An obituary in the New York Times published June 22, 2013 had a brief review of the life and societal contributions of Martin Gardiner Bernal (1937-2013) (http://www.nytimes.com/2013/06/23/arts/martin-bernal-black-athena-scholar-dies-at-76.html?_r=0), an Oriental studies scholar who taught Chinese history at Cornell University for thirty years. Two things drew my attention to the passing of Prof. Martin G. Bernal. Firstly, that I had the privilege of knowing him personally and of interviewing him in relation to a play and documentary that Jill Campbell, Gregory Gerhard and I were working on entitled Bernal’s Picasso. Second, that he was the ‘illegitimate’ child of John Desmond Bernal (a prominent British scientist, according to the newspaper) and Margaret Gardiner, a writer. Illegitimate in the sense of having been born out of wedlock, something rather unusual –or perhaps not so- in the England of the late 1930’s.
This latter fact alone provides an important clue to the character of his father, a charismatic political activist and according to Linus Pauling ‘… one of the greatest intellectuals of the 20th century’. A biography of J. D. Bernal, The Sage of Science was published in 2005 by A. Brown devoting well over five hundred pages to present the remarkable person that “Sage” –as he was named because he knew everything- was.
Born in Ireland and educated in Cambridge, Desmond Bernal was one of the most influential crystallographers of the 20th century. He trained and inspired the most brilliant young minds in the early days of structural and molecular biology. Max Perutz, Dorothy Hodgkin, Aaron Klug, Francis Crick, James Watson, Rosalind E. Franklin, Lawrence Bragg and so many others have recognized the uniqueness of Bernal’s mind, his encyclopedic knowledge and his commitment to the social and political events of his time.
In this brief note, I would like to highlight a unique insight that Desmond Bernal had in 1934, which gave birth to the discipline of protein crystallography and revolutionized the study of biological macromolecules. The events that led to this insight and to the first successful X-ray diffraction images of crystals of pepsin are worth retelling to illustrate the often quoted aphorism from Louis Pasteur: ‘Fortune favors only the prepared mind’.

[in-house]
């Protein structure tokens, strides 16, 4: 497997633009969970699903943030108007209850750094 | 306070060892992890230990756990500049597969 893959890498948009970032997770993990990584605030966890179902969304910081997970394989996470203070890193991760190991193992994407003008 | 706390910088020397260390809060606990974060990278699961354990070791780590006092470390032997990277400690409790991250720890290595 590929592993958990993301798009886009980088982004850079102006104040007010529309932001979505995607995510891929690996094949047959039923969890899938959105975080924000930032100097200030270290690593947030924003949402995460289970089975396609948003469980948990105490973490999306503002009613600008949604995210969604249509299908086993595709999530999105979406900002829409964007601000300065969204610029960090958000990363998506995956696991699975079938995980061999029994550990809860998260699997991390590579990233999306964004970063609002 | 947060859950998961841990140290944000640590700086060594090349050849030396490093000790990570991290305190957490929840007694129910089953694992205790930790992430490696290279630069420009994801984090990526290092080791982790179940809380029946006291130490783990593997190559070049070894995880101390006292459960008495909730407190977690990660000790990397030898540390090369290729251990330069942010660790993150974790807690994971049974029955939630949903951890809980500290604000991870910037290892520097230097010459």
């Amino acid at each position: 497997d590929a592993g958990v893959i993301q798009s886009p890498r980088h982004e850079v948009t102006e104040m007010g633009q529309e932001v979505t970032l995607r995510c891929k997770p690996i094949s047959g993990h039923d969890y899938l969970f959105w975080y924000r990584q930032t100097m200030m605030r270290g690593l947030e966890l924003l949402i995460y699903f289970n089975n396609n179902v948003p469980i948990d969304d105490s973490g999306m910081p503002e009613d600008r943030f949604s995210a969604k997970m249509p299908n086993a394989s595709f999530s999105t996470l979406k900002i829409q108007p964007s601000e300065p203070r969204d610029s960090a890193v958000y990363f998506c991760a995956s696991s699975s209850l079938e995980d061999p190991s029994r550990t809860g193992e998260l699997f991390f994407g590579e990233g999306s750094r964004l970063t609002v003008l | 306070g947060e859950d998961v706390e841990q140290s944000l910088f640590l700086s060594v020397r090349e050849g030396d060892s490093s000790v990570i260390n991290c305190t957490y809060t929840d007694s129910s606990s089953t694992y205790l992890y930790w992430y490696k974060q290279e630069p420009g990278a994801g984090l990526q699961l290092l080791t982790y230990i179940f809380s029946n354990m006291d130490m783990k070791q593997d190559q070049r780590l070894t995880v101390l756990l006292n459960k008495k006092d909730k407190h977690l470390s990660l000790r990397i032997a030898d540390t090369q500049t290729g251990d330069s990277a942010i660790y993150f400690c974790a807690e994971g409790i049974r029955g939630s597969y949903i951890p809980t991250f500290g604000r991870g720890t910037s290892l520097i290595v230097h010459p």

John Howard Northrop obtained the first crystals of pepsin, the enzyme extracted from gastric juices, in 1930 at the Rockefeller institute, using a method that was later used to crystallize proteins such as trypsin, chymotrypsin and others. He and his coworkers correlated the enzymatic activity of their preparations with the amount of protein in the sample and established unambiguously that enzymes were indeed proteins. However, the crystals that appeared in Bernal’s laboratory in 1934 were grown by John Philpot in Uppsala. According to his personal account, he went to Uppsala officially to work with the new instrument of biochemical research named the ultracentrifuge; but unofficially, because of the presence of young lady in whom he had special interest.
A friend of Bernal’s, Glen Millikan, visited the laboratory of Svedberg (the father of the ultracentrifuge) in Sweden on his way back to England in the Spring of 1934. He was the son of the American physicist Robert Millikan (famous for having determined the charge of the electron) and an itinerant scientist based at Trinity College in the U.K. The story goes that Philpot had left a beaker of concentrated pepsin in solution standing while he went on a skiing excursion. Upon his return, he found that some amazingly large (near 2 mm in length, Fig.1) crystals of pepsin had been formed in the beaker solution. Upon seeing these crystals, Millikan thought instantly of Bernal and exclaimed: ‘I know a man in Cambridge who would give his eyes for those crystals”.